U.K. probes problems with 'free' apps

free apps investigation
The U.K.'s consumer protection agency is concerned that children are being pressured into making online purchases in 'free' apps.

U.K. regulators have launched an investigation into makers of apps and games over concerns that they are targeting children with "free" products that end up costing their parents a fortune.

The Office of Fair Trading said it was concerned that some apps and games may be "misleading, commercially aggressive or otherwise unfair," which would breach consumer protection rules.

The government's consumer protection agency said it had contacted companies that offer free web or app-based games to learn more about their marketing tactics. It said it would not identify the companies.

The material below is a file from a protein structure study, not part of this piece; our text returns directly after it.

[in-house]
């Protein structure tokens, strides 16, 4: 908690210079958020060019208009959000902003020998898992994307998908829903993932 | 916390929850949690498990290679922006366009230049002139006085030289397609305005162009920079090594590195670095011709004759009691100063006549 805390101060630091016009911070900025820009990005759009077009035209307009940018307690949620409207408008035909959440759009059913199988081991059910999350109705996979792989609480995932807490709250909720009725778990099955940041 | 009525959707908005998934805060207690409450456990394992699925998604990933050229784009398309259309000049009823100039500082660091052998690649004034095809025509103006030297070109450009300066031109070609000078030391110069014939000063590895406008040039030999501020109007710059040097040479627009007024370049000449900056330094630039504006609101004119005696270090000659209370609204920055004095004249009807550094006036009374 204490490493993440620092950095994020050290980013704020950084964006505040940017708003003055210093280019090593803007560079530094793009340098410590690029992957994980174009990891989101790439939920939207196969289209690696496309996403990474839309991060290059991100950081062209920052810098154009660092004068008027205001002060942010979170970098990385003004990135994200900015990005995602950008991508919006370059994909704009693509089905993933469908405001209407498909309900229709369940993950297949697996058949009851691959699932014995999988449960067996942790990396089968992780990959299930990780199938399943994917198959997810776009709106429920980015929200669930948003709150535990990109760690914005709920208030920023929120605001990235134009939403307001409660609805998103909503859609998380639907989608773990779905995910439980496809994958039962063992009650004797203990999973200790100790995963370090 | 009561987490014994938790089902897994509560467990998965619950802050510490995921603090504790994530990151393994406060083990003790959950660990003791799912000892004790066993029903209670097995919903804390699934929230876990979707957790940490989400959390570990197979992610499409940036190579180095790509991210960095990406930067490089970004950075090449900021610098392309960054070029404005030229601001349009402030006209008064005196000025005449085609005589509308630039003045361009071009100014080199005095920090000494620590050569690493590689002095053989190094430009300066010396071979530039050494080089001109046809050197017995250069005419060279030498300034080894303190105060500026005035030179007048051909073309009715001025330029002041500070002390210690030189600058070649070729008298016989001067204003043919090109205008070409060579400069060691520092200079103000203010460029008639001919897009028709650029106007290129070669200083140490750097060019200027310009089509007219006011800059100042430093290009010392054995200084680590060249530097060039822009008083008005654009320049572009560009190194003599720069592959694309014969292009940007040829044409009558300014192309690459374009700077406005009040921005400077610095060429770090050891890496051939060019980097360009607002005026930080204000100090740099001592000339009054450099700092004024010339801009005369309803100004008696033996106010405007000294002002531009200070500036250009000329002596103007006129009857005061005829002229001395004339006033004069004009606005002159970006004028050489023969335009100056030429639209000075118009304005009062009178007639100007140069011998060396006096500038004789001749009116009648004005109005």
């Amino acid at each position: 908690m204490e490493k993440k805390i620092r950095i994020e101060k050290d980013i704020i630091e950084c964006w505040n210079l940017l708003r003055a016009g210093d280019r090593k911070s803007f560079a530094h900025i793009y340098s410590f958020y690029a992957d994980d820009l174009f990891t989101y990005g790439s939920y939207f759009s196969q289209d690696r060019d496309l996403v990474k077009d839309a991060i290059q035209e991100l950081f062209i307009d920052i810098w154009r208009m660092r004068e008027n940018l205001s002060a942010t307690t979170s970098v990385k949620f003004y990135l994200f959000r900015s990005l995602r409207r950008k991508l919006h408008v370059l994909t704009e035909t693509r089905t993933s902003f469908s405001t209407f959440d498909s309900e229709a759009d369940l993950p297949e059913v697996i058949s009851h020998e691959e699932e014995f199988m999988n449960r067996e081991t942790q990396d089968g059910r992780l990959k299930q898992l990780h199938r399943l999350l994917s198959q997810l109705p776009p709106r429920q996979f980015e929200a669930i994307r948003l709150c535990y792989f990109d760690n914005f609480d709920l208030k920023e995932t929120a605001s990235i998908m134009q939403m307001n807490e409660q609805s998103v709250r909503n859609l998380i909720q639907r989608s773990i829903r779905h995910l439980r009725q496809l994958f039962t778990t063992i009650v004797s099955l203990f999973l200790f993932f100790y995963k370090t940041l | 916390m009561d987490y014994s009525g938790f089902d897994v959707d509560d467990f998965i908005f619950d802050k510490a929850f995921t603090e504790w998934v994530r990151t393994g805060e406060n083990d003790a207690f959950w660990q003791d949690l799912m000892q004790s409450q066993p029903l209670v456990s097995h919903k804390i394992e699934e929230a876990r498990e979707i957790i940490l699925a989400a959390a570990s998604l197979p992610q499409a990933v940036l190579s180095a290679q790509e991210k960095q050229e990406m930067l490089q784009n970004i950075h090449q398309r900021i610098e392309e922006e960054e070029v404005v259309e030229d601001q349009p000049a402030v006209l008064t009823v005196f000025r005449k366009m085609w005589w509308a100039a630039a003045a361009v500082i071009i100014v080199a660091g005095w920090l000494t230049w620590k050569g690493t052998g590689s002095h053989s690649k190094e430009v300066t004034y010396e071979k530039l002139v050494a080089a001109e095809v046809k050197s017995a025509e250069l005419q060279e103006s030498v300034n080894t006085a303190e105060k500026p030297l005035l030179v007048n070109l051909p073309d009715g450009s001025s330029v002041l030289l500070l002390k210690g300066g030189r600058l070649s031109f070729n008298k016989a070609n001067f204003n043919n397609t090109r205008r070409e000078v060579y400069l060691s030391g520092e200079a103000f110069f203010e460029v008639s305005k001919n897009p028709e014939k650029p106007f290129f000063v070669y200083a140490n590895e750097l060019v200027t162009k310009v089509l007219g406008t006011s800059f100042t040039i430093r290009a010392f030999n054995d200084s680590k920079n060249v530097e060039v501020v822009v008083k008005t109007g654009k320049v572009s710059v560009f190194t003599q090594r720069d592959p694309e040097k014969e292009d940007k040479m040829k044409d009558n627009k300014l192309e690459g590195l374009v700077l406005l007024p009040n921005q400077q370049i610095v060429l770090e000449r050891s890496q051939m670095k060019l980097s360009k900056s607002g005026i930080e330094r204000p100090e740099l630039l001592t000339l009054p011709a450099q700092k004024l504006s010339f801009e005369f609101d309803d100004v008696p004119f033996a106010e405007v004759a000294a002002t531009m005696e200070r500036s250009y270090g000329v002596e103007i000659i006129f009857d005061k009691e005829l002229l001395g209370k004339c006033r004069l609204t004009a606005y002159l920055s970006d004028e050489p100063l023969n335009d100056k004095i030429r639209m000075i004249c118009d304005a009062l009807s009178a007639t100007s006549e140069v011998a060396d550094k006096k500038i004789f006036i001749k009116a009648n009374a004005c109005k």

Smartphone ownership among British children aged 5 to 15 shot up to 28% in 2012 from 20% in 2011, according to U.K. telecom regulator, Ofcom.

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Phone regulator PhonepayPlus recently published a report saying complaints related to children and online apps had risen by 300% over the last year.

Earlier this year Apple (AAPL) settled a U.S. lawsuit filed by parents who said their kids downloaded free games from the mobile App Store and racked up hefty bills by buying in-game extras.

Apple agreed to offer a $5 iTunes gift card to any U.S. parent who claimed that their child paid for extras without their knowledge. The company said it would offer larger credits or cash refunds to people who could prove that their bills were larger than $5.

Related: Apple's controversial cash cow: Free apps that sell extras

In the past few years, the 'freemium' business model has become increasingly popular in mobile and social gaming. Zynga (ZNGA)'s "FarmVille" led the way for games that are free to download and play but then require players to pay for in-game upgrades or premium content.

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